The Martian Ambassador manages the description 'an eclectic read' in a whole new way: a steampunk detective tale - with, uh, space travel, aliens and faeries. Imagination isn't at fault here, and thankfully, we're rapidly introduced to the scope of this world - Blackwood tries out a steamy, semi-magical 'Cogitator' in the first scene! The Martians also play well - as Blackwood relates, we can quickly envisage an alternate world to Wells' in which Martian tripods are used for public transport (fun, eh?). Setting, at least immediately, works well.
Enter the mystery - in which Thomas Blackwood and Sophia Harrington attempt to discover the truth behind the apparent murder of the Martian ambassador. And it soon becomes clear (well, when isn't there a larger scope?) that there's more at work, with an apparently mythical villain stirring up the city. So - what goes wrong? It's not the beginning, which is deftly executed. The characters, however... Aren't quite so good. Unlike (for example), the very nicely done period characters of Jonathan Strange and Mr Norrell (which I love), Sophia and Thomas' relationships just don't quite manage to cross beyond the predictable, and they fail to muster the kind of interest that John Taylor or Harry Dresden can.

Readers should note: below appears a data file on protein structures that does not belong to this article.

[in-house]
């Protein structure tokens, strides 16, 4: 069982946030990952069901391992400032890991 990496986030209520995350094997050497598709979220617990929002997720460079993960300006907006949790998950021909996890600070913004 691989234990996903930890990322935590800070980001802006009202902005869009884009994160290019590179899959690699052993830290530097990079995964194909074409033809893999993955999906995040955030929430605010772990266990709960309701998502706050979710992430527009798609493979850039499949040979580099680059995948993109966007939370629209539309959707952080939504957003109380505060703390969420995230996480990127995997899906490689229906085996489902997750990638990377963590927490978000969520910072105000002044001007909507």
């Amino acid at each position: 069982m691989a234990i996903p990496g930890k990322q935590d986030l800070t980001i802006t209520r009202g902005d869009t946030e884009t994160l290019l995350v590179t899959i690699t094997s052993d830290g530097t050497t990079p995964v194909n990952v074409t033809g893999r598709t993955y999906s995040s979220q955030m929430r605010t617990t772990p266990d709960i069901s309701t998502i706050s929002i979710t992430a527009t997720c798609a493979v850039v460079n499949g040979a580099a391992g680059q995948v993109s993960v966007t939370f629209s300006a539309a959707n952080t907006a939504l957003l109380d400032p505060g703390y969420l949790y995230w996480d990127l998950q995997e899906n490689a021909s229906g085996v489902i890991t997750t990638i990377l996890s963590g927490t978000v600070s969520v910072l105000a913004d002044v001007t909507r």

The story also suffers from the lack of a more sympathetic set of antagonists - and a very early escalation from mystery into chase, which quickly became tiresome. There's also a particularly silly set of twists using the faeries, which just seemed deus-ex-machina to me (as well as a tad twee). Unfortunately, that's the danger with such elements - it's very easy to stray into the predictable or cliched, and for me, this was just a step too far. Though younger readers might well enjoy it if they haven't read widely in the genre.
Altogether, The Martian Ambassador is a competent read with a fantastic beginning. It's just a shame for me that the latter half didn't manage to fully exploit the better mystery elements of the first. Would I recommend it? To younger readers, yes. For YA readers new to either the steampunk subgenre or SFF as a whole, definitely - it works. However, for more experienced readers, this rarely steps out of the predictable.
You can find the Martian Ambassador on Amazon here: The Martian Ambassador. Alan Baker
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